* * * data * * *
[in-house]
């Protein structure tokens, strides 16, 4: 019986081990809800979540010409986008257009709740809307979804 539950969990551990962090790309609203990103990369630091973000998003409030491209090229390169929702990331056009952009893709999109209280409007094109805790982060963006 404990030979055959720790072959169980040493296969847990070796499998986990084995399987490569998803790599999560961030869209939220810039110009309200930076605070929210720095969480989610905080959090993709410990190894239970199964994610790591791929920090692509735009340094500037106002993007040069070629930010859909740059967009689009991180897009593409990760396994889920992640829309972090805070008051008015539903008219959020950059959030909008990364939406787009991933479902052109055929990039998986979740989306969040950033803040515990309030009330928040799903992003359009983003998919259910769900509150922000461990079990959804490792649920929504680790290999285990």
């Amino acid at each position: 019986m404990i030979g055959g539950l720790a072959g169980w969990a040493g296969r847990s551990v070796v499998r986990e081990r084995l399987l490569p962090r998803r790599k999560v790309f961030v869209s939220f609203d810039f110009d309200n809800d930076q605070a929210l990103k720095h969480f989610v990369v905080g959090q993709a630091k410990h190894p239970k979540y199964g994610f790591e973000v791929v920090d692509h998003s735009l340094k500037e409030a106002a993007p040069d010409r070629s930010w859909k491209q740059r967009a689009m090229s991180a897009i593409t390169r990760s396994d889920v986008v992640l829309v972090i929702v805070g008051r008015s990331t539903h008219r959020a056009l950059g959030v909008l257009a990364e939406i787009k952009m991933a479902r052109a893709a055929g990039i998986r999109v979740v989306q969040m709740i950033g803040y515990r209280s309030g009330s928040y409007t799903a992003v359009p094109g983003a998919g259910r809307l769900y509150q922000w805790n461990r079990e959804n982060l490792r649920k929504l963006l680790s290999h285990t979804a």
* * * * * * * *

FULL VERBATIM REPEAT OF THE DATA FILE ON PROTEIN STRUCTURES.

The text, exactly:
[in-house]
């Protein structure tokens, strides 16, 4: 019986081990809800979540010409986008257009709740809307979804 539950969990551990962090790309609203990103990369630091973000998003409030491209090229390169929702990331056009952009893709999109209280409007094109805790982060963006 404990030979055959720790072959169980040493296969847990070796499998986990084995399987490569998803790599999560961030869209939220810039110009309200930076605070929210720095969480989610905080959090993709410990190894239970199964994610790591791929920090692509735009340094500037106002993007040069070629930010859909740059967009689009991180897009593409990760396994889920992640829309972090805070008051008015539903008219959020950059959030909008990364939406787009991933479902052109055929990039998986979740989306969040950033803040515990309030009330928040799903992003359009983003998919259910769900509150922000461990079990959804490792649920929504680790290999285990």
């Amino acid at each position: 019986m404990i030979g055959g539950l720790a072959g169980w969990a040493g296969r847990s551990v070796v499998r986990e081990r084995l399987l490569p962090r998803r790599k999560v790309f961030v869209s939220f609203d810039f110009d309200n809800d930076q605070a929210l990103k720095h969480f989610v990369v905080g959090q993709a630091k410990h190894p239970k979540y199964g994610f790591e973000v791929v920090d692509h998003s735009l340094k500037e409030a106002a993007p040069d010409r070629s930010w859909k491209q740059r967009a689009m090229s991180a897009i593409t390169r990760s396994d889920v986008v992640l829309v972090i929702v805070g008051r008015s990331t539903h008219r959020a056009l950059g959030v909008l257009a990364e939406i787009k952009m991933a479902r052109a893709a055929g990039i998986r999109v979740v989306q969040m709740i950033g803040y515990r209280s309030g009330s928040y409007t799903a992003v359009p094109g983003a998919g259910r809307l769900y509150q922000w805790n461990r079990e959804n982060l490792r649920k929504l963006l680790s290999h285990t979804a």